Tippet Rise Art Center has announced the commissioning of architect Francis Kéré to design a 1,900-square-foot pavilion for the center’s 10,000-acre grounds in Montana, USA. Envisioned as a “communal gathering space nestled among a cluster of aspen and cottonwood trees,” new renderings by Kéré Architecture depict the scheme featuring a locally-sourced log canopy.
Timber Construction: The Latest Architecture and News
As their entry in a competition for The Arbour, a new academic building for the campus of George Brown College on Toronto’s Lake Ontario waterfront, Montreal-based firm Provencher_Roy have revealed their design for an adaptable mass timber building that could grow and change in time.
Using a staggered truss structural system that divides the building into modular cells measuring 8.4 meters tall, 17.4 meters wide and 40 meters long, the firm explains that the stacked program elements can be reorganized as necessary, with classrooms and double-height auditorium spaces able to be converted to basketball courts or column-free open offices by adjusting the cross-laminated timber flooring, which can be adjusted without compromising the rest of the structure.
A collaboration between Moriyama & Teshima Architects and Acton Ostry Architects have been announced as the winner of the competition for a new timber building in Toronto. Their proposal beat out several other notable firms including Shigeru Ban, who is known for his timber constructions, Patkau Architects who worked with MJMA, and Provencher_Roy who partnered with Turner Fleisher. The winning design scheme, called The Arbour, will be a net-zero tower to house a new school of computer technology as part of an expansion at George Brown College.
Recently shortlisted for the 2018 Design Challenge "Design the Next-Generation Facade" by Metals in Construction Magazine, this "Pixel Facade" system is an adaptive, scalable and repeatable building system that can be applied to various building typologies. The system draws inspiration from our innate desire for nature, also known as "biophilia." The "Pixel Facade" system merges a contemporary office environment with biophilic environments to create the next generation of office design.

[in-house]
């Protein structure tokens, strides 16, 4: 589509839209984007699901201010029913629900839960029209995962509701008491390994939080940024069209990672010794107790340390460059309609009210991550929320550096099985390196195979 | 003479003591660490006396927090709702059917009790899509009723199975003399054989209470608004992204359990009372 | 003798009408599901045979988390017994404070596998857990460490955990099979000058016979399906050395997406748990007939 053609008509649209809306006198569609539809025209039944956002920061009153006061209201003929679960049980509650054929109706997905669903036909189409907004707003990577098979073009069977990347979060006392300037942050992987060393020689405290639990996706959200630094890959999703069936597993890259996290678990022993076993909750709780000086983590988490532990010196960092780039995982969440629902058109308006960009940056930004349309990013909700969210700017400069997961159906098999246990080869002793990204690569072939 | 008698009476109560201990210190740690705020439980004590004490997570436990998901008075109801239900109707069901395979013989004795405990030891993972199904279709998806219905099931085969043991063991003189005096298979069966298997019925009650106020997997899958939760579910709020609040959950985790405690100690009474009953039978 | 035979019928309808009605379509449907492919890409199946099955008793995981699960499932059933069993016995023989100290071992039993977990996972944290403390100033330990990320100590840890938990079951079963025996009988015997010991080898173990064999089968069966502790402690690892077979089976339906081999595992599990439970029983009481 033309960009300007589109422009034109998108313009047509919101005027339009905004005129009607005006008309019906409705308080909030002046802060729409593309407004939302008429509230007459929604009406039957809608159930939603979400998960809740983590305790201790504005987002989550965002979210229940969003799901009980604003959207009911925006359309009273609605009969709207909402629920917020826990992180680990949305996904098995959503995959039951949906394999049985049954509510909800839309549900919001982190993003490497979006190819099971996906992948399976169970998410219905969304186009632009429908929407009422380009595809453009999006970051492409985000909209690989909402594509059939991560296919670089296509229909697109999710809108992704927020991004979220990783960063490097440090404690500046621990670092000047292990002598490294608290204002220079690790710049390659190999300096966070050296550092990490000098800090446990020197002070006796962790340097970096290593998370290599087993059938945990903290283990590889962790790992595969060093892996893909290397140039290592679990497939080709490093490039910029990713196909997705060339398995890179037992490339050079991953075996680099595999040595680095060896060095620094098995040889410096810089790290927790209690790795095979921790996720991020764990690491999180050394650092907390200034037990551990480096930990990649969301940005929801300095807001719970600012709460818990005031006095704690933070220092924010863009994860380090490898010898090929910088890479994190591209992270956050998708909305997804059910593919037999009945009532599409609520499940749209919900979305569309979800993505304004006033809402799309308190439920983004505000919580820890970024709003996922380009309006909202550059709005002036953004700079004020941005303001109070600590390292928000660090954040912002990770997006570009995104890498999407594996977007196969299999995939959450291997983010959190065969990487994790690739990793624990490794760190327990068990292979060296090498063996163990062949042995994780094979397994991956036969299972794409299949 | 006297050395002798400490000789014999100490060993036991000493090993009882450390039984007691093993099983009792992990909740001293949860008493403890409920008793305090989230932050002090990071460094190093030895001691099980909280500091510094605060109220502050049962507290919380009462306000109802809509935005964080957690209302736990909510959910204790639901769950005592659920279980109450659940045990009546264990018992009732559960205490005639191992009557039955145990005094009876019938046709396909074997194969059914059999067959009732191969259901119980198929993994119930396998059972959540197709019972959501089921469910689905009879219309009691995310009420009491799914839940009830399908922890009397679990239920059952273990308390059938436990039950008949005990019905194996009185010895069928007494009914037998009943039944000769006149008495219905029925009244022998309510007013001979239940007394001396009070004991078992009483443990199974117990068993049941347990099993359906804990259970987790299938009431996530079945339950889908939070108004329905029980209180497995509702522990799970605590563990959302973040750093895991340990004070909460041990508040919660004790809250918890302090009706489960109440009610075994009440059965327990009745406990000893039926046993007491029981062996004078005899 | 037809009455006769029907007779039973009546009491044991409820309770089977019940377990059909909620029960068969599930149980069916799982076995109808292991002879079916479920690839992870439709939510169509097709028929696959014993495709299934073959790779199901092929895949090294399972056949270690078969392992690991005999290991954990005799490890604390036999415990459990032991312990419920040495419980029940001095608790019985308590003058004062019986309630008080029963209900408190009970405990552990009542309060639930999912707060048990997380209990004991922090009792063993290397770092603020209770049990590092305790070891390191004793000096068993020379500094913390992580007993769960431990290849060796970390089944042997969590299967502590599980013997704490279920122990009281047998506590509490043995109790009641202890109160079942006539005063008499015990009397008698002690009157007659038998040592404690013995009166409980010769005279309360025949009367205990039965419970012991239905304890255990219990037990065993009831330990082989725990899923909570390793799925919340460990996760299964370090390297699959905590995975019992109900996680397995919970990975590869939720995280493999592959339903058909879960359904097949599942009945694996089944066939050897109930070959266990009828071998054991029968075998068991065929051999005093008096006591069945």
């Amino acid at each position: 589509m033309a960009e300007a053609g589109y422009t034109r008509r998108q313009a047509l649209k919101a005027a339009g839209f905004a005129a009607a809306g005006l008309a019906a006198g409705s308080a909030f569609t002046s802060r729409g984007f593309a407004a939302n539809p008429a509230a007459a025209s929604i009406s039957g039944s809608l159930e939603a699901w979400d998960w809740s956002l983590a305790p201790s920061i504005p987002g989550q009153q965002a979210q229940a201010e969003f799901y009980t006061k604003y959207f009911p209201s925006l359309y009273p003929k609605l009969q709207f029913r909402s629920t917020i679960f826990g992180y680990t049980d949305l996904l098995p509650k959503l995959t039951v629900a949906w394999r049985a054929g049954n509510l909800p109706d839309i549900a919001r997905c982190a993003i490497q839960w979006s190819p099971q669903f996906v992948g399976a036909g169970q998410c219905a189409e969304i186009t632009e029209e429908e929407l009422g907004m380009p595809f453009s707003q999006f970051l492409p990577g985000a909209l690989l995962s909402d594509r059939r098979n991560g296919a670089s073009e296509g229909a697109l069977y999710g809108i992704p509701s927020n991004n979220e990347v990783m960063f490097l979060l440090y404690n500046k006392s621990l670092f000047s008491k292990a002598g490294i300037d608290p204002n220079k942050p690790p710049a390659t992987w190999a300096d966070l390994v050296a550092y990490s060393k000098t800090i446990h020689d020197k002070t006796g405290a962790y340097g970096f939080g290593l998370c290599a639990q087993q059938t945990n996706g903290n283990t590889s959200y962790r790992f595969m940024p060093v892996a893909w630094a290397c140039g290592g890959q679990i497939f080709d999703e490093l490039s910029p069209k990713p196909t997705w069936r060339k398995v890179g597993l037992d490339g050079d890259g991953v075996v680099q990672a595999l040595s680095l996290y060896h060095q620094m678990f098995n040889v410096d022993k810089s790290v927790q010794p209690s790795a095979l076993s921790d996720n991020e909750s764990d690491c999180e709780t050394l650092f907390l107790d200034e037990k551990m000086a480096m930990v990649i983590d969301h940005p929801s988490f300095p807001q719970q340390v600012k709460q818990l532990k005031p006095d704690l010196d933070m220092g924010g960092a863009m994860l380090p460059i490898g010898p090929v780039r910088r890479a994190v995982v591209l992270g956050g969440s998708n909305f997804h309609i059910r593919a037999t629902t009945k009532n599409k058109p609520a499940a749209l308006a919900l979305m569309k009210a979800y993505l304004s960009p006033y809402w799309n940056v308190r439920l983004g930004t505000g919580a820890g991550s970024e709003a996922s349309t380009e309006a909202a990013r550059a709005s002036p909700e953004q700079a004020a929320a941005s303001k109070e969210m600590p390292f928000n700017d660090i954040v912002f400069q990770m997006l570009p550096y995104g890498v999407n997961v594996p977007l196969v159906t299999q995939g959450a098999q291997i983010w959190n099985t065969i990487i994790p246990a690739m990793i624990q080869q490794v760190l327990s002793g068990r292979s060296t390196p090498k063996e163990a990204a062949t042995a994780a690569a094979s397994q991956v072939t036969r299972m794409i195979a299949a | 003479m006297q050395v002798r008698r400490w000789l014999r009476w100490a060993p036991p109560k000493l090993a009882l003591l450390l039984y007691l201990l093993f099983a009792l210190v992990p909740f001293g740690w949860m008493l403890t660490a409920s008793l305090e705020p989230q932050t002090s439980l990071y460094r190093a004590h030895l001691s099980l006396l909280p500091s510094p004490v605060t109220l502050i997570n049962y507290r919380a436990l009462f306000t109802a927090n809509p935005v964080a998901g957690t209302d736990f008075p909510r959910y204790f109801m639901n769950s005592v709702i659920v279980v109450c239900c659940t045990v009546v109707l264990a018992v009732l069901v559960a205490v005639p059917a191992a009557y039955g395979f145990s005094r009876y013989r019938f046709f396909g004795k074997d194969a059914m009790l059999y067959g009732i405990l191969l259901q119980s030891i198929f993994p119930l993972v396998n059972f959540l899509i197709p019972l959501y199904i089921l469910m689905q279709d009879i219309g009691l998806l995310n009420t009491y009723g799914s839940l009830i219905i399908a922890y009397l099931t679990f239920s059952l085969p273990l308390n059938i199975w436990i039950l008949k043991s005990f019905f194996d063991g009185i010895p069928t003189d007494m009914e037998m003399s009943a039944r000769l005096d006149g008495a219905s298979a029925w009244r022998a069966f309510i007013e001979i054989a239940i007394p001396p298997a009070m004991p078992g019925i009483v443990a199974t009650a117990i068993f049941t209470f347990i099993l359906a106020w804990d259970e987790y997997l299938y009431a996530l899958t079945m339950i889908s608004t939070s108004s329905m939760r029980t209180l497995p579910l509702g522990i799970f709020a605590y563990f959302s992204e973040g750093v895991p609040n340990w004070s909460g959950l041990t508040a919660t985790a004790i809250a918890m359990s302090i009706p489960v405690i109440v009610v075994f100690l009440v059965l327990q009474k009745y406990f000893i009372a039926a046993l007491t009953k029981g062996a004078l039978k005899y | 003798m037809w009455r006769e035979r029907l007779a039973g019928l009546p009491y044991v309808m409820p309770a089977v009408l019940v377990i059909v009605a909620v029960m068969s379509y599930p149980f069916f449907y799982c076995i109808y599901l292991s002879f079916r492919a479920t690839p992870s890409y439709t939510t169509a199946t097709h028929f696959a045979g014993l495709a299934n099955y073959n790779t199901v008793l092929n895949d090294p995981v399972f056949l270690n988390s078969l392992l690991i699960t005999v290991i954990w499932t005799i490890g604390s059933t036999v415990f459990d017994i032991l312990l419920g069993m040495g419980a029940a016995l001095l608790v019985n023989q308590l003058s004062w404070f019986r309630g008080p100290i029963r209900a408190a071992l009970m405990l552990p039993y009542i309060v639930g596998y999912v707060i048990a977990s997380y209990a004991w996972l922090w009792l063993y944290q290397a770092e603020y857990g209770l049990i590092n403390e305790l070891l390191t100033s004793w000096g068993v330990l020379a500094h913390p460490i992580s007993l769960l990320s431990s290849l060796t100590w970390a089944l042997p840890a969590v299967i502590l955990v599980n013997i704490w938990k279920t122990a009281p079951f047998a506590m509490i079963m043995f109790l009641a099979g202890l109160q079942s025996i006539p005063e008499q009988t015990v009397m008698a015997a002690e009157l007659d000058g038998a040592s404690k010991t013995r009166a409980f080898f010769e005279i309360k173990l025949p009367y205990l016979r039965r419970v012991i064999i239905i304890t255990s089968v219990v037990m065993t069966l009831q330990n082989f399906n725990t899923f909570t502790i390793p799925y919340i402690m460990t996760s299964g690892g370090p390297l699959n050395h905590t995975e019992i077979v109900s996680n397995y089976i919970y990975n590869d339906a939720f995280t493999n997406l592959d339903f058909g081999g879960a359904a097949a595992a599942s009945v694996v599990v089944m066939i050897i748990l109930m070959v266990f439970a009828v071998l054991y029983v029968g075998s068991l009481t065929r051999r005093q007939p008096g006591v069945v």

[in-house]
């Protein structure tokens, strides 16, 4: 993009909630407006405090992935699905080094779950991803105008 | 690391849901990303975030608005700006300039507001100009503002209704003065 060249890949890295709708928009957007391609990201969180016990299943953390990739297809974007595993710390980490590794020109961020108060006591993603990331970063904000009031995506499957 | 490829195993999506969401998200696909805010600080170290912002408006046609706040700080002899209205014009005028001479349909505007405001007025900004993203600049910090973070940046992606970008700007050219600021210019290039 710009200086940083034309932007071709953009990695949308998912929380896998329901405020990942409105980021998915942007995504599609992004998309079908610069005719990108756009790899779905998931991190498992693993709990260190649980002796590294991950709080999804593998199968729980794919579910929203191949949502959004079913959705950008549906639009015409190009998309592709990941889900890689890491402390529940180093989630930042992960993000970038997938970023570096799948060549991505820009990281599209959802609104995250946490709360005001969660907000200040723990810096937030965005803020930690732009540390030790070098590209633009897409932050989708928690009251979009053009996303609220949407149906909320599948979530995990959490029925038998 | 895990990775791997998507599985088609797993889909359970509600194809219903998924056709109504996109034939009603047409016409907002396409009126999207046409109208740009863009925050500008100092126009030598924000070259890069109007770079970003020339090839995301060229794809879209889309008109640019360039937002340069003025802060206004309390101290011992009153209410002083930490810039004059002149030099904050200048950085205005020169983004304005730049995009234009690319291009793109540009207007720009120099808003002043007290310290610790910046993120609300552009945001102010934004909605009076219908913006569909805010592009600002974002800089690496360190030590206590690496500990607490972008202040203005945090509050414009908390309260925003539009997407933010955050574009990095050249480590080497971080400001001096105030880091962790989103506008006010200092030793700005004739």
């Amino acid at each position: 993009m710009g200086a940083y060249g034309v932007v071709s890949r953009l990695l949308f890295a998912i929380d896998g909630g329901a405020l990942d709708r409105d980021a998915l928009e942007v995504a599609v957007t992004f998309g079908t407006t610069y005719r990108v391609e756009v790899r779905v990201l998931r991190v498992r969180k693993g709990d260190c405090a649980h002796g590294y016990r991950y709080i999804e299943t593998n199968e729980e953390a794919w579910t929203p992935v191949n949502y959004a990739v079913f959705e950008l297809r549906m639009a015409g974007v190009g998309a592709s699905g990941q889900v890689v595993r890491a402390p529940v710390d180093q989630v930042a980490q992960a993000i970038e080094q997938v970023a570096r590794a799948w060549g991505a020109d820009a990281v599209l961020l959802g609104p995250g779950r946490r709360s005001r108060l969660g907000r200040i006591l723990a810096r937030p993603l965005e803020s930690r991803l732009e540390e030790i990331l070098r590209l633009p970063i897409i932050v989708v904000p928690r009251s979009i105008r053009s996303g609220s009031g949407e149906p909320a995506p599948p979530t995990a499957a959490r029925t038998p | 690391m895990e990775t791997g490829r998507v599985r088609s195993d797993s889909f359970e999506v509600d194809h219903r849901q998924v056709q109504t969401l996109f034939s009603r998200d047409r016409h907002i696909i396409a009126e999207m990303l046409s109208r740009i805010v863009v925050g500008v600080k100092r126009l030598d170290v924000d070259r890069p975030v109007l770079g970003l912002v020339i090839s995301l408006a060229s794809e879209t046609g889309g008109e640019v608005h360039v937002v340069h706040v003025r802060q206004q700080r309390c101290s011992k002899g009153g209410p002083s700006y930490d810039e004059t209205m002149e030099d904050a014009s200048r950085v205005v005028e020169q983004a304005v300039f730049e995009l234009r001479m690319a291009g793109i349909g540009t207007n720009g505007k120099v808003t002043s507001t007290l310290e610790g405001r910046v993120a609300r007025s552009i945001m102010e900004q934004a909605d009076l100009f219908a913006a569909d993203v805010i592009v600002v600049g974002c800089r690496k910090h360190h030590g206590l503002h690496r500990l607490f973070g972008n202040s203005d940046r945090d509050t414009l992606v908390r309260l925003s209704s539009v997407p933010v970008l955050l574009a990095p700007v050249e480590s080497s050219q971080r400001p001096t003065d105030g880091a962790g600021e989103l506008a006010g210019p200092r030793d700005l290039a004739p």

Digital technology has broken into the timber construction scene at ETH Zurich, where a research team is using programmed robots to construct load-bearing timber modules. These modules are being used to stabilize the top two levels of their DFAB HOUSE project, a three-story residential unit located in Dübendorf, which aims to bring a variety of digital construction methods together under one roof.
Foster + Partners has released details of their proposed chapel to form part of the Vatican’s inaugural entry to the Venice Biennale. The Holy See Pavilion will comprise ten chapels designed by ten architects, to be situated on the Venetian Island of San Giorgio Maggiore. Among the architects contributing to the circuit of chapels are Foster + Partners, Eduardo Souto de Mourao, and Francesco Cellini.
“Plyscraper,” “woodscraper,” call it what you will, but the timber age is upon us. Brock Commons Tallwood House, the recently completed student residence building at the University of British Columbia (UBC) in Vancouver, now occupies a prominent position within architecture: the tallest building with a timber structure in the world.
The key to engineering wood strong enough to support skyscrapers may lie in the interaction between molecules 10,000 times narrower than the width of a human hair.
A new study by researchers at the Universities of Warwick and Cambridge has solved a long-held mystery of how key polymers in plant cells bind to form strong, indigestible materials such as wood and straw. By recreating this ‘glue’ in a lab, engineers may be able to produce new wood-based materials that surpass current strength capabilities.